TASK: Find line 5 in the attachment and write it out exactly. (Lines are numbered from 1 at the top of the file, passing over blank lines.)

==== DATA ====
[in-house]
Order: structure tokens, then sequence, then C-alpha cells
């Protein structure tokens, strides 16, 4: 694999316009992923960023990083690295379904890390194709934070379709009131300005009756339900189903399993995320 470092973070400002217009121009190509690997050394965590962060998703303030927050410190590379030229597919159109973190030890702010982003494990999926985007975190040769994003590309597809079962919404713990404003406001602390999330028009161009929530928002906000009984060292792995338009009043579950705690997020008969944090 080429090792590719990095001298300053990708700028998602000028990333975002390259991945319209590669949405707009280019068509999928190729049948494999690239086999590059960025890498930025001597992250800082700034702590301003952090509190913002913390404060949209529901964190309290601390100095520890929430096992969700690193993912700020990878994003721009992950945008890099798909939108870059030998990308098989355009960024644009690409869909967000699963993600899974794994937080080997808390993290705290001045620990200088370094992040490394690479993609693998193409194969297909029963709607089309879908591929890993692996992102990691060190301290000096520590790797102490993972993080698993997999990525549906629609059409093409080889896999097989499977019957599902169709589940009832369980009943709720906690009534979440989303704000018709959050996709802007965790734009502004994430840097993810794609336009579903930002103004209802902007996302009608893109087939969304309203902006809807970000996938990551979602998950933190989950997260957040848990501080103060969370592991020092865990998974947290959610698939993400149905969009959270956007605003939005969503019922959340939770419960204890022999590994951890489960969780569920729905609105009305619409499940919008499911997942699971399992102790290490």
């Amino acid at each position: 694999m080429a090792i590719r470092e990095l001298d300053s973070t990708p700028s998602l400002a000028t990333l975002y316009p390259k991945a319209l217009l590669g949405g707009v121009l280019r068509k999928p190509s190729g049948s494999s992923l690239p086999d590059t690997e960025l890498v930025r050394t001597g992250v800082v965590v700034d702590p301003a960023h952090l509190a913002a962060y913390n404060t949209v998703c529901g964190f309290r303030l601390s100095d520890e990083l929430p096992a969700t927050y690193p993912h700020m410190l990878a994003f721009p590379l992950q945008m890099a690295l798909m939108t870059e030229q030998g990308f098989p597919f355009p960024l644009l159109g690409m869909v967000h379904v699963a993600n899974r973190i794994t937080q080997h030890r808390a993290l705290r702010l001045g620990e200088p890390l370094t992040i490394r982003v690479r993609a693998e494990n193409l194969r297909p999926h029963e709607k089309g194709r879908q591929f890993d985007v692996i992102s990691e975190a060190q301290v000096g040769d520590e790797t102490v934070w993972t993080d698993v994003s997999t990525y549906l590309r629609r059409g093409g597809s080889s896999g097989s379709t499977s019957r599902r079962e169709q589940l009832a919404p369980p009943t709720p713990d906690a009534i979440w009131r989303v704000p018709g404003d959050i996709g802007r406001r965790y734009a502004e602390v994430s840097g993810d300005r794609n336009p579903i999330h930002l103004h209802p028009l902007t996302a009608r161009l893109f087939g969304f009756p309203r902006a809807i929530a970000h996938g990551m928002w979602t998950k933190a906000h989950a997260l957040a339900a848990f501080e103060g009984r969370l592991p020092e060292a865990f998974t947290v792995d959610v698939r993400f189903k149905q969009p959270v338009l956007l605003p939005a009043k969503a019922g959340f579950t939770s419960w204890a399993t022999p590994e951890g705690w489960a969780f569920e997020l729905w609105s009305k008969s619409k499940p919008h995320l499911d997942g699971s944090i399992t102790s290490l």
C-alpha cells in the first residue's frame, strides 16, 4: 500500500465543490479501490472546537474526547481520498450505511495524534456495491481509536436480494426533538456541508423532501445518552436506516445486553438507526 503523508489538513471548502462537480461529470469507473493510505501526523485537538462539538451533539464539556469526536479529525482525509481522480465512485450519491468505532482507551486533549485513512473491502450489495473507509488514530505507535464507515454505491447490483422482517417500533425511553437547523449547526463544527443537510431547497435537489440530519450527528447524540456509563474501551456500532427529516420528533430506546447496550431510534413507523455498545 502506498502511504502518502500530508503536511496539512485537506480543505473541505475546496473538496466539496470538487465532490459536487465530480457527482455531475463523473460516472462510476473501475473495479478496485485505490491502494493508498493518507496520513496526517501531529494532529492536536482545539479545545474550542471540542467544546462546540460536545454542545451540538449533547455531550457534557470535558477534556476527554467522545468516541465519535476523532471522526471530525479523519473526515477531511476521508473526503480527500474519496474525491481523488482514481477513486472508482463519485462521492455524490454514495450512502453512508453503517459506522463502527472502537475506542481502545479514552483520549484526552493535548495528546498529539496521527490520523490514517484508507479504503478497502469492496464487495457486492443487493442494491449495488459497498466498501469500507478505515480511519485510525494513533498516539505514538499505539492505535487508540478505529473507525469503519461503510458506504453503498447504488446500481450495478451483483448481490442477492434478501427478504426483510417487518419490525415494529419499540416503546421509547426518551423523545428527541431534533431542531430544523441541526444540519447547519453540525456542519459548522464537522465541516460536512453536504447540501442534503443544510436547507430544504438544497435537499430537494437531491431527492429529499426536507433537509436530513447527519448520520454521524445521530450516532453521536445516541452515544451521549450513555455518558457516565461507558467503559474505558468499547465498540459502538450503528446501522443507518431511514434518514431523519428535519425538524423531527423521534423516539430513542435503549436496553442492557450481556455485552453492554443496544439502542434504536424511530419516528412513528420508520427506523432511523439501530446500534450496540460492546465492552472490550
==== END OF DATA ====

C-alpha cells in the first residue's frame, strides 16, 4: 500500500465543490479501490472546537474526547481520498450505511495524534456495491481509536436480494426533538456541508423532501445518552436506516445486553438507526 503523508489538513471548502462537480461529470469507473493510505501526523485537538462539538451533539464539556469526536479529525482525509481522480465512485450519491468505532482507551486533549485513512473491502450489495473507509488514530505507535464507515454505491447490483422482517417500533425511553437547523449547526463544527443537510431547497435537489440530519450527528447524540456509563474501551456500532427529516420528533430506546447496550431510534413507523455498545 502506498502511504502518502500530508503536511496539512485537506480543505473541505475546496473538496466539496470538487465532490459536487465530480457527482455531475463523473460516472462510476473501475473495479478496485485505490491502494493508498493518507496520513496526517501531529494532529492536536482545539479545545474550542471540542467544546462546540460536545454542545451540538449533547455531550457534557470535558477534556476527554467522545468516541465519535476523532471522526471530525479523519473526515477531511476521508473526503480527500474519496474525491481523488482514481477513486472508482463519485462521492455524490454514495450512502453512508453503517459506522463502527472502537475506542481502545479514552483520549484526552493535548495528546498529539496521527490520523490514517484508507479504503478497502469492496464487495457486492443487493442494491449495488459497498466498501469500507478505515480511519485510525494513533498516539505514538499505539492505535487508540478505529473507525469503519461503510458506504453503498447504488446500481450495478451483483448481490442477492434478501427478504426483510417487518419490525415494529419499540416503546421509547426518551423523545428527541431534533431542531430544523441541526444540519447547519453540525456542519459548522464537522465541516460536512453536504447540501442534503443544510436547507430544504438544497435537499430537494437531491431527492429529499426536507433537509436530513447527519448520520454521524445521530450516532453521536445516541452515544451521549450513555455518558457516565461507558467503559474505558468499547465498540459502538450503528446501522443507518431511514434518514431523519428535519425538524423531527423521534423516539430513542435503549436496553442492557450481556455485552453492554443496544439502542434504536424511530419516528412513528420508520427506523432511523439501530446500534450496540460492546465492552472490550